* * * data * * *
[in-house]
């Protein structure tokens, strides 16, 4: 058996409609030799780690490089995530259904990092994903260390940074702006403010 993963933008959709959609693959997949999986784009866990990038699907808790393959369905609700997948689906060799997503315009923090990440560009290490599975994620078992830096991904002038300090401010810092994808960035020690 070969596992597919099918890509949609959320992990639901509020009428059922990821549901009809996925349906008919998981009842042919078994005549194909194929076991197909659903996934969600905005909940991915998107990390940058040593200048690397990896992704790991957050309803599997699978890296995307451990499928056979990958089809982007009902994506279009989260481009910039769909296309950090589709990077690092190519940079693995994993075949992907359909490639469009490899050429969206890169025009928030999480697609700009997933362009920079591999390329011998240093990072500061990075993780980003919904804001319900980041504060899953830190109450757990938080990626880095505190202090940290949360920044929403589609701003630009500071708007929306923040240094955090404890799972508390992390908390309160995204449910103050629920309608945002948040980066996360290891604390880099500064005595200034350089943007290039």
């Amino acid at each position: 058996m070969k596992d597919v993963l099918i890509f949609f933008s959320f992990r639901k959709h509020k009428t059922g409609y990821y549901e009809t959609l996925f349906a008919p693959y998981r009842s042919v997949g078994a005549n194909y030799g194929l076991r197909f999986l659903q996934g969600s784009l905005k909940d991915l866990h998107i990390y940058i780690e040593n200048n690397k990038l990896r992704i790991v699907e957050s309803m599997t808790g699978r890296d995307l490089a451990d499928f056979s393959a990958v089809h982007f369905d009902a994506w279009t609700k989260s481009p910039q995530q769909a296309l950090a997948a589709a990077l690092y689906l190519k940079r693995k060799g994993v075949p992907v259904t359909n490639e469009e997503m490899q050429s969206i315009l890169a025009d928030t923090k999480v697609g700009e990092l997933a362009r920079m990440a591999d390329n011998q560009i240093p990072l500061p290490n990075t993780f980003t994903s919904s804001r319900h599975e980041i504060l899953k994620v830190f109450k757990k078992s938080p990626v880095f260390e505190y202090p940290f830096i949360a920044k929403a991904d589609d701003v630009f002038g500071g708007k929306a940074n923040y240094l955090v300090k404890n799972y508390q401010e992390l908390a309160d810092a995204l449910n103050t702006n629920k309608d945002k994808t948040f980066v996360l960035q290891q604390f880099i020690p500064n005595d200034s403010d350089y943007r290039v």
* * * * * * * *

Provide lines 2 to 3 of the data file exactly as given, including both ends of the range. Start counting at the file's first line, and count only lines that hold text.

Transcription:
């Protein structure tokens, strides 16, 4: 058996409609030799780690490089995530259904990092994903260390940074702006403010 993963933008959709959609693959997949999986784009866990990038699907808790393959369905609700997948689906060799997503315009923090990440560009290490599975994620078992830096991904002038300090401010810092994808960035020690 070969596992597919099918890509949609959320992990639901509020009428059922990821549901009809996925349906008919998981009842042919078994005549194909194929076991197909659903996934969600905005909940991915998107990390940058040593200048690397990896992704790991957050309803599997699978890296995307451990499928056979990958089809982007009902994506279009989260481009910039769909296309950090589709990077690092190519940079693995994993075949992907359909490639469009490899050429969206890169025009928030999480697609700009997933362009920079591999390329011998240093990072500061990075993780980003919904804001319900980041504060899953830190109450757990938080990626880095505190202090940290949360920044929403589609701003630009500071708007929306923040240094955090404890799972508390992390908390309160995204449910103050629920309608945002948040980066996360290891604390880099500064005595200034350089943007290039």
């Amino acid at each position: 058996m070969k596992d597919v993963l099918i890509f949609f933008s959320f992990r639901k959709h509020k009428t059922g409609y990821y549901e009809t959609l996925f349906a008919p693959y998981r009842s042919v997949g078994a005549n194909y030799g194929l076991r197909f999986l659903q996934g969600s784009l905005k909940d991915l866990h998107i990390y940058i780690e040593n200048n690397k990038l990896r992704i790991v699907e957050s309803m599997t808790g699978r890296d995307l490089a451990d499928f056979s393959a990958v089809h982007f369905d009902a994506w279009t609700k989260s481009p910039q995530q769909a296309l950090a997948a589709a990077l690092y689906l190519k940079r693995k060799g994993v075949p992907v259904t359909n490639e469009e997503m490899q050429s969206i315009l890169a025009d928030t923090k999480v697609g700009e990092l997933a362009r920079m990440a591999d390329n011998q560009i240093p990072l500061p290490n990075t993780f980003t994903s919904s804001r319900h599975e980041i504060l899953k994620v830190f109450k757990k078992s938080p990626v880095f260390e505190y202090p940290f830096i949360a920044k929403a991904d589609d701003v630009f002038g500071g708007k929306a940074n923040y240094l955090v300090k404890n799972y508390q401010e992390l908390a309160d810092a995204l449910n103050t702006n629920k309608d945002k994808t948040f980066v996360l960035q290891q604390f880099i020690p500064n005595d200034s403010d350089y943007r290039v």